Howdy All! This post isn’t related to communication other than that I am using our communications class to contact y’all.
On March 19th I am registered to participate in the American Lung Association’s Fight For Air Climb to raise money for lung disease research.
I know you know someone with lung disease. Help me help them- stop on bymy fundraising page and please donate some money.
Would you rather spend $10 to help your friends and family get over a shitty disease like asthma, or buy yourself like 2 drinks at the bar?? Remember, only you can prevent forest fires: both real and metaphorical.
(The perfect article for this post came up in my RSS feed earlier this week, so I planned what I was going to post all week before I realized I was assigned to do an AR and not an RR… I’m just going to make this RR anyway, but y’all can find my AR over here.)
For those of you who don’t know and didn’t watch the video there, the sport of Weightlfting (one-word, capitalized) refers to the strength sport practiced in the Olympics where athletes attempt to lift as much weight over their head as possible which is not standing on a stage in a speedo and making poses to show off your muscles.
As you can see in the above video around 0:14-0:17, Lydia Valentin does a thing where she pushes her knees forwards a bit which seems a bit strange since she had just put in a lot of effort to straighten them. Here’s Ilya Ilyin doing the same thing at 0:10-0:12:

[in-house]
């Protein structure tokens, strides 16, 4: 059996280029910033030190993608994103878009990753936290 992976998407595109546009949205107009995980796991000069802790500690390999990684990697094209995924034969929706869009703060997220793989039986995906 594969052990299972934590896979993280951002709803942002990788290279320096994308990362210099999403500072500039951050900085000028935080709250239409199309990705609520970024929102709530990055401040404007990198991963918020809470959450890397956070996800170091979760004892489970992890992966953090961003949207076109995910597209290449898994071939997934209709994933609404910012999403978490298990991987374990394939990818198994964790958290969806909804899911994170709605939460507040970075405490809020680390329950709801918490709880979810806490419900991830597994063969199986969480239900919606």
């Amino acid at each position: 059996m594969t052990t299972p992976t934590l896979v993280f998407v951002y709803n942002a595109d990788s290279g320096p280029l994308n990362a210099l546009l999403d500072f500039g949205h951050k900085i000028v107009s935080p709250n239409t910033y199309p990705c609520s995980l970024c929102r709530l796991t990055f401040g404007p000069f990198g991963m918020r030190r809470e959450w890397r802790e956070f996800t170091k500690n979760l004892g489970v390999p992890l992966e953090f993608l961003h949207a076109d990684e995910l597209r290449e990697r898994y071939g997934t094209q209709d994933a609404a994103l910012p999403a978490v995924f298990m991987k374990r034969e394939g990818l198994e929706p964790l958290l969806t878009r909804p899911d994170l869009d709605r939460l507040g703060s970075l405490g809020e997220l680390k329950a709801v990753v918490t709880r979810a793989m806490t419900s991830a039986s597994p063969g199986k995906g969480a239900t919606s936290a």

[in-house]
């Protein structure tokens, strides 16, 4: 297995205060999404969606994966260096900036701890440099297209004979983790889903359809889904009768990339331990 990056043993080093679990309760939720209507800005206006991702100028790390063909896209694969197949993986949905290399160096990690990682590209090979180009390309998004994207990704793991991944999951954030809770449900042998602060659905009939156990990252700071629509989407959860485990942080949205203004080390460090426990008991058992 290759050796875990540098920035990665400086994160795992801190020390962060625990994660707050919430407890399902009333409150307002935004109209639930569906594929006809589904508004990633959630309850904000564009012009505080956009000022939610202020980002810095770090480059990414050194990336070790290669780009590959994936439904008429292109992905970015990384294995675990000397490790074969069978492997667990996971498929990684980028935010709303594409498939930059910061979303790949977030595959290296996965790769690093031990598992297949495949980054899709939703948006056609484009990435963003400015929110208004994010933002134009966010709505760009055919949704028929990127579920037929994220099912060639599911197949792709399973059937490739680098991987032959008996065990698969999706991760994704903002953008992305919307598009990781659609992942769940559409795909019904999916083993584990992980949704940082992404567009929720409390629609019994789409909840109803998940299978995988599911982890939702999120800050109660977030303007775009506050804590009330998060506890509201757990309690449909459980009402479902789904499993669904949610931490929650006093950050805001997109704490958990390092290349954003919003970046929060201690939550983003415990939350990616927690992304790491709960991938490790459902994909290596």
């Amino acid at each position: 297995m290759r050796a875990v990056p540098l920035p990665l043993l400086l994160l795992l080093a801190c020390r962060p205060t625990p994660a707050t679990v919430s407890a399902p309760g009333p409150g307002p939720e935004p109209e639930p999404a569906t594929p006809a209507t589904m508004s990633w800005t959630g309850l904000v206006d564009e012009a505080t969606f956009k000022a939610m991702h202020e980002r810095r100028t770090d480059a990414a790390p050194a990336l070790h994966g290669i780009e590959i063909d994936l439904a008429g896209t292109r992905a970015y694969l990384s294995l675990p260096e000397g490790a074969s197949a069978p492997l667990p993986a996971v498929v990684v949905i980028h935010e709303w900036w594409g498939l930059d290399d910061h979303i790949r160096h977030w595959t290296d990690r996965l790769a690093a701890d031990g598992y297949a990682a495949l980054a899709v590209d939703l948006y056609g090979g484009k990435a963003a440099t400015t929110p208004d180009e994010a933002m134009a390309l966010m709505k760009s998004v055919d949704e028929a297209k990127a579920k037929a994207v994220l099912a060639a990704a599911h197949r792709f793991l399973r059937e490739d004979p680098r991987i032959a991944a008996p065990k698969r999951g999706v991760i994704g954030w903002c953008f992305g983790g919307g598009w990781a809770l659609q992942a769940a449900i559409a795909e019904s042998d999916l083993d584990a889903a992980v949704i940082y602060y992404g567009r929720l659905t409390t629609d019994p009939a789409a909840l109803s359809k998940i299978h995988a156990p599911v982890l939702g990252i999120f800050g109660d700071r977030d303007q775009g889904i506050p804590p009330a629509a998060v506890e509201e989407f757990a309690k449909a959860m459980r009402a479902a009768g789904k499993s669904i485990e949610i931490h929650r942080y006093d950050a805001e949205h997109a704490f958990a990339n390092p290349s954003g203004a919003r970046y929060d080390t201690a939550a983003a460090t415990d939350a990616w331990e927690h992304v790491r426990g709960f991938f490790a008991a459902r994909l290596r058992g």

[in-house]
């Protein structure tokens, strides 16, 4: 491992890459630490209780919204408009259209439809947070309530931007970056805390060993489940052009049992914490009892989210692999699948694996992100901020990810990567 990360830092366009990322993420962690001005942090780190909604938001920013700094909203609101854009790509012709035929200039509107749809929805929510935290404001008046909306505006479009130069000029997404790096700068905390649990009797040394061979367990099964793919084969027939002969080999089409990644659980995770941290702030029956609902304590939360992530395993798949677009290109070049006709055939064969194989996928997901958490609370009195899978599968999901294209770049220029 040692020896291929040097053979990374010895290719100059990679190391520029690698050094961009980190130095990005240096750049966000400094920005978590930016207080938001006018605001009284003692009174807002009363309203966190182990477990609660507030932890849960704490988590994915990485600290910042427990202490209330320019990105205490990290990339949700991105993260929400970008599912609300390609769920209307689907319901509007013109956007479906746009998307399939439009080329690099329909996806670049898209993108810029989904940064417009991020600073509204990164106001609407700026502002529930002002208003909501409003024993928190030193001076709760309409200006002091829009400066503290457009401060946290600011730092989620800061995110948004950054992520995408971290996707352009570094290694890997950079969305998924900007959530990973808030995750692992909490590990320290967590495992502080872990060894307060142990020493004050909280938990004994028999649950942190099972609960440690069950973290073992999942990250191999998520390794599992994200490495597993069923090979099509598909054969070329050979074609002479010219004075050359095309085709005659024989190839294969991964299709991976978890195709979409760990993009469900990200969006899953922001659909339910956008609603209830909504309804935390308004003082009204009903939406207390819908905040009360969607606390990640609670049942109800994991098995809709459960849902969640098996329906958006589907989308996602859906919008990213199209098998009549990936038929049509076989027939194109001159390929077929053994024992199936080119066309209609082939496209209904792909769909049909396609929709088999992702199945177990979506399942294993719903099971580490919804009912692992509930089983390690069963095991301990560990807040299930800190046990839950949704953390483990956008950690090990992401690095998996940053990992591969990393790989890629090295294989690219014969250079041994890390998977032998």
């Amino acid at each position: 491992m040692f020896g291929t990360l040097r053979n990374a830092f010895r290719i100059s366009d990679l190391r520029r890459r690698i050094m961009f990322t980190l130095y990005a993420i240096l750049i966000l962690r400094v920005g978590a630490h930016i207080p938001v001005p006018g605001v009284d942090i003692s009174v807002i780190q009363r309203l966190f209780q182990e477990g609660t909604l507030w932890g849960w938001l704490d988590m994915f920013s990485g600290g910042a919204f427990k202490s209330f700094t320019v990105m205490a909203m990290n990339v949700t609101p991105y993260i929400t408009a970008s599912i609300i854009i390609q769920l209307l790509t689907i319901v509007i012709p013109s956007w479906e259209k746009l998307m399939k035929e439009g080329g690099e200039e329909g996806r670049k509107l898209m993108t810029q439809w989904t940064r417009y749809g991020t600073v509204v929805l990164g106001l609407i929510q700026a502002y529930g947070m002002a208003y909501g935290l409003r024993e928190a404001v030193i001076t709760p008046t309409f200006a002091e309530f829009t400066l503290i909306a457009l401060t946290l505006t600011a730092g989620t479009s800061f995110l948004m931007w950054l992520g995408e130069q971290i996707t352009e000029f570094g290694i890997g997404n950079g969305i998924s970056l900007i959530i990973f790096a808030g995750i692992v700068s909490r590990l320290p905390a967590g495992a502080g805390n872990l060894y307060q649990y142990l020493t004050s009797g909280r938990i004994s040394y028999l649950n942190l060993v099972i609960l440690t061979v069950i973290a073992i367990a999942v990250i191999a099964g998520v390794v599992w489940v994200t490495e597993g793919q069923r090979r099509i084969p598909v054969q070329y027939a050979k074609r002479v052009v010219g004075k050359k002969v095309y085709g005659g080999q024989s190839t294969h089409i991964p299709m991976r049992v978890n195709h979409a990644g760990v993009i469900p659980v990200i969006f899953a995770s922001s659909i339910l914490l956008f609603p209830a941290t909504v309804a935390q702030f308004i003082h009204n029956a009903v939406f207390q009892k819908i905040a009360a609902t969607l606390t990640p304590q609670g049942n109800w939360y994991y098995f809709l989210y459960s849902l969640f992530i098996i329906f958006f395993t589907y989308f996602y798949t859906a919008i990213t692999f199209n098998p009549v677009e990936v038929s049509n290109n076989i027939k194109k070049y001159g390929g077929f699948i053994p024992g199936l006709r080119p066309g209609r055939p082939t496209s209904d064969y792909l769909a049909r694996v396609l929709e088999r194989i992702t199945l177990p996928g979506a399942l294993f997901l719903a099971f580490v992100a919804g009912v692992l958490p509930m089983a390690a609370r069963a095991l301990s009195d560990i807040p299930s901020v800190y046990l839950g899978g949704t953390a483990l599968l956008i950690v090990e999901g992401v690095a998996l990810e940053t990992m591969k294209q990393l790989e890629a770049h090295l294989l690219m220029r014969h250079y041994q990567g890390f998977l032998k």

That phenomemon has been called many names: ‘scoop’, ‘transition’, ‘second pull’, or worst of all ‘double-knee bend’. This article from the Catalyst Athletics blog discusses the existence of a ‘double knee bend’.
There are coaches out there who do not like to coach their athletes to do a double-knee bend. Weightlifting is a very technical sport, so the less an athlete has to think about during their lifts, the better and the double-knee bend should be a natural movement. It’s hard to see it in real time, but it is there in this amazing video:
Even though different coaches are all trying to get their athletes to do the same basic thing, different coaching styles and different phrases used are interpreted so differently that some receivers don’t even realize the truth of the movement.
The semiotics involved in the encoding and decoding of a message can have effects upon the real world. Even though the coach has a definite image of what they want their athletes to do, he cannot just put that image into his athlete’s heads and so must rely on a transmission through speech.